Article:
JOE BIDEN Phil Roeder via Creative Commons

I get it if you are angry that your preferred candidate didn’t do as well as you would have hoped last night. Mine didn’t either, and I’m also really disappointed. But can we please stop repeating those grating nails-on-a-chalkboard talking points about how “the establishment” stole another election from Bernie?

No one forced anyone to vote for Biden. Please don’t erase the agency and free will of millions of voters who chose to cast their ballots for him. Biden held a lead among African-American voters, women, college graduates and older voters. His massive support among black voters, long recognized to be the backbone of the Democratic Party, is undeniably impressive. Just as it would be completely out of line to question the intellect and motives of younger voters, non-college-educated white voters, men, and Latinx voters, all of whom Sanders carried on Super Tuesday, it is similarly out of line to assume that the groups who showed up for Biden did so because they are “low-information voters,” are invested in maintaining the status quo to preserve their own privilege and power, or were manipulated by the DNC (all three are real accusations I’ve seen thrown around on social media today).


As a Warren supporter, I get it. I have long thought that my reasons for supporting Warren were stronger and more persuasive than the reasons other people gave for supporting other candidates, but that’s not how elections work. You don’t win based on idealogical purity; it’s about who can get more votes. And I guess because my preferred candidate did poorly, I am in a unique position to be able to reflect on that issue. I don’t like how things turned out for Warren, but I refuse to assume that voters who supported someone else are dumb, are less engaged, have nefarious motives, or irresponsibly voted based solely on high-profile last-minute endorsements. Do I think sexism played a role? Absolutely. But there’s not a comparable factor at play between the two old white guys at the top. This is electoral politics 101; the candidate who won simply did a better job persuading people to join his team.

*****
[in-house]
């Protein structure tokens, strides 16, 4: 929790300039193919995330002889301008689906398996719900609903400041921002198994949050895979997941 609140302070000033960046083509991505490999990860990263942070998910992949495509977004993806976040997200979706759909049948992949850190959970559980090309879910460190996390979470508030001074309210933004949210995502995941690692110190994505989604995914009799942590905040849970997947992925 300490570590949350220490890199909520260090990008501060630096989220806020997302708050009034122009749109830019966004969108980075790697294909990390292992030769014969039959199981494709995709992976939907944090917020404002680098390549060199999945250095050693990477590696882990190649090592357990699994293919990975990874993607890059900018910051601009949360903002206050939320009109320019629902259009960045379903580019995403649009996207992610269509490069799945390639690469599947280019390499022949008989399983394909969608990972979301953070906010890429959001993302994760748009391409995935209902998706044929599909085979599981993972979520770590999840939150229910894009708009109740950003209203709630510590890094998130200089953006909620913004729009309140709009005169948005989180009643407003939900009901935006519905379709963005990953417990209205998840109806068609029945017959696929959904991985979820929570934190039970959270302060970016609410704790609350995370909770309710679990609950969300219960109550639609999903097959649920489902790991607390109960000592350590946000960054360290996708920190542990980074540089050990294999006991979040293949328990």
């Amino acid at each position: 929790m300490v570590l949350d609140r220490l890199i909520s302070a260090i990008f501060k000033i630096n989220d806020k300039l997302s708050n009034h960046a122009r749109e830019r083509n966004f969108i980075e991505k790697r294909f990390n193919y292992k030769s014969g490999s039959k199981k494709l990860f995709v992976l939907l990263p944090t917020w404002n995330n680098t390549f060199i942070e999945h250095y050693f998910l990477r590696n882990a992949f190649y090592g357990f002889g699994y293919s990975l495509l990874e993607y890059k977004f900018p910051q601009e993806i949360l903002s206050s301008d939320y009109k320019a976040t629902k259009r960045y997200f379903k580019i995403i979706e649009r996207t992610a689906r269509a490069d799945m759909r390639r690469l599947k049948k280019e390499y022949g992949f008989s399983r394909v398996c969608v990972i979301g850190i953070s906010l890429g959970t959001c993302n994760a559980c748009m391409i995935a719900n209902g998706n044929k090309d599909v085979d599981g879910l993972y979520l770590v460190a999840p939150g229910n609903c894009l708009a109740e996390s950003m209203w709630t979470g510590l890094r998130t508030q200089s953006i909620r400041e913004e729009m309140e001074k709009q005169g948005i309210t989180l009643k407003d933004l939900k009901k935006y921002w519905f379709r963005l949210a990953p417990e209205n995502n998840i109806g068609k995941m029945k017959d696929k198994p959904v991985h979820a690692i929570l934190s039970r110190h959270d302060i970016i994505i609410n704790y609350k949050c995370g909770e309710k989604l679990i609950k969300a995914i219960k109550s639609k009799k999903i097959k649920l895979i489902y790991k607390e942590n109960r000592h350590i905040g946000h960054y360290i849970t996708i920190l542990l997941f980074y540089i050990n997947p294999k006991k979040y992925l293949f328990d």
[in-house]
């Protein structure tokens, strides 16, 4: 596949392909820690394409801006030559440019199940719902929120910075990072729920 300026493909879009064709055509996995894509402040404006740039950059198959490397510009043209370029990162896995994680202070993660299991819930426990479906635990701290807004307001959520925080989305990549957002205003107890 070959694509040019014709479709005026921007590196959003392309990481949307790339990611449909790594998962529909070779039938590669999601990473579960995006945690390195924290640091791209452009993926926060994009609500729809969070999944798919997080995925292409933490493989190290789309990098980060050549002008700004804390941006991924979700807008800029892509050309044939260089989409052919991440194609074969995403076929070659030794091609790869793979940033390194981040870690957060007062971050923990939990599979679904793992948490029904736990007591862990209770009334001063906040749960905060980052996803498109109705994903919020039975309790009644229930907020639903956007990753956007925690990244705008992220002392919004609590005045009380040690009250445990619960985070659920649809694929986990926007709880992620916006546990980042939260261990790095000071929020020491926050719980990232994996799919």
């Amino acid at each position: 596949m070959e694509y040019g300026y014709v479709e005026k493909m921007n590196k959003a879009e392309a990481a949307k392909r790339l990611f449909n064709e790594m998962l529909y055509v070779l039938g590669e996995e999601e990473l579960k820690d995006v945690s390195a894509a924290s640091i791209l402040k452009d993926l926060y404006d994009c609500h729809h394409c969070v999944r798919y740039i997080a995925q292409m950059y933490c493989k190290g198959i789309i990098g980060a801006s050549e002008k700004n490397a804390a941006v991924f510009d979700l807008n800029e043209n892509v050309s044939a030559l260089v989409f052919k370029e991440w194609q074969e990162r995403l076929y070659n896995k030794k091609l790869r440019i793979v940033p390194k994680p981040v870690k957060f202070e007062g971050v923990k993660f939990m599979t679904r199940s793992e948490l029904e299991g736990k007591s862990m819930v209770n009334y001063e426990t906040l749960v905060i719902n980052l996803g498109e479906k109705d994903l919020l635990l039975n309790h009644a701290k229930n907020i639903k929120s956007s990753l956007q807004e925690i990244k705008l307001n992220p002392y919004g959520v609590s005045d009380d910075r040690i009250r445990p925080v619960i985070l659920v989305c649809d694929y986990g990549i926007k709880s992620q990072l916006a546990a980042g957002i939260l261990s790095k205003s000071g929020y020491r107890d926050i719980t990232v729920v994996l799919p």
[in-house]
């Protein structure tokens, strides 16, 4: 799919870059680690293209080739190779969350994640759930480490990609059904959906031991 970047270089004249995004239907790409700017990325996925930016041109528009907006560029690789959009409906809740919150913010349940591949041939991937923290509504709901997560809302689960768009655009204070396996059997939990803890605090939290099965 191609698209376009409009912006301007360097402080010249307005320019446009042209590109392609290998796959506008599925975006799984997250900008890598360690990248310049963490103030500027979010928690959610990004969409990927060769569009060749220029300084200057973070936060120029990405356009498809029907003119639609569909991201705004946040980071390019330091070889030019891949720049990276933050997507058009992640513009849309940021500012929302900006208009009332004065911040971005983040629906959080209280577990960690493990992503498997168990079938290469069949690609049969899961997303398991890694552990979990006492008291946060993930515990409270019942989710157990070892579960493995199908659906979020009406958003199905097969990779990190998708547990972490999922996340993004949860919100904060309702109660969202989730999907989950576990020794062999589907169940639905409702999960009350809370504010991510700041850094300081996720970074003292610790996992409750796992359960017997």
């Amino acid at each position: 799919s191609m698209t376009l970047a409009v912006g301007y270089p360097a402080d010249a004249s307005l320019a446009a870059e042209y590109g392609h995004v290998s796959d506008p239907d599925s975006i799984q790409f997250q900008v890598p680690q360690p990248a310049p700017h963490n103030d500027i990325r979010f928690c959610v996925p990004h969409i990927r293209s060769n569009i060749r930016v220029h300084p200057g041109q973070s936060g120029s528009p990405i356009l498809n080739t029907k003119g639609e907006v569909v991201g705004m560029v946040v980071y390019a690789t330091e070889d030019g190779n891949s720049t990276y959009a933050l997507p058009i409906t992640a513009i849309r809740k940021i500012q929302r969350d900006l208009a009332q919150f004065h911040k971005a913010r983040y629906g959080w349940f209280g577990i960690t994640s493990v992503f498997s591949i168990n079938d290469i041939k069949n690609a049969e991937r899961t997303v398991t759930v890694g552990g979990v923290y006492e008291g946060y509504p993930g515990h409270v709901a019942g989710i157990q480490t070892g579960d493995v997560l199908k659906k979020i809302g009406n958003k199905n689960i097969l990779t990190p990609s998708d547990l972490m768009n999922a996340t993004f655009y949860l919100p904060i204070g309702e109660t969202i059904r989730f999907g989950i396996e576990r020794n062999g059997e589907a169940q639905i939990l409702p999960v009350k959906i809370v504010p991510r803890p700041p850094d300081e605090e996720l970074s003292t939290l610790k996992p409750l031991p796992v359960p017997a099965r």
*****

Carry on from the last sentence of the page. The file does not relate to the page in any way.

Second, let’s talk about the “Democratic Party establishment” for a moment. Y’all, “the party” is made up of hundreds of thousands of folks like you and me who volunteer and hold small unpaid positions serving on their local county committees and who run for local office as Democrats. “The party” is a bunch of people who get out and knock on doors, attend meetings, donate to candidates, volunteer to make campaign calls and show up to vote. Of course there are influential leaders, elected officials and donors. Of course there are power plays being attempted and competing ideological factions trying to gain the higher ground. But Mike Bloomberg’s big flop last night, Hillary’s loss of the nomination to an outsider named Barack Obama in 2008 and Bernie’s success in two election cycles so far should be a hint that “the establishment” doesn’t actually control how regular people vote.


Joe Biden won Arkansas by 18 points despite the fact that some members of the “Democratic Party establishment” here in Arkansas endorsed Warren, Buttigieg, Bloomberg and Sanders. He won because people got out and voted for him, period.

It’s fine to think that people should have voted for someone else, but it is not fine to assume that you actually know better than than those voters do about why they voted the way they did. And it is absolutely offensive to view those voters as somehow less worthy of deciding this primary than you and your friends. If the candidate who is ultimately able to persuade more people to vote for him turns out to be Bernie Sanders, I’ll say the same things to bitter Biden supporters who question the validity of his win. But right now what I am seeing are a lot of angry Bernie supporters casting doubt on the legitimacy of Biden’s win last night by attacking the intellect and the motives of the voters who supported him, and that’s a circular firing squad that will only help get Trump re-elected.


So here’s my humble suggestion that maybe you should think twice before tweeting about how all those other folks would have voted for your guy if they were just smart enough to figure out what is best for them. That’s not only a terrible way to persuade people to join your team, it is also incredibly offensive to the real people — more than 70 percent of African-American voters in some states — who used their life experiences and intellect to decide to vote for Biden.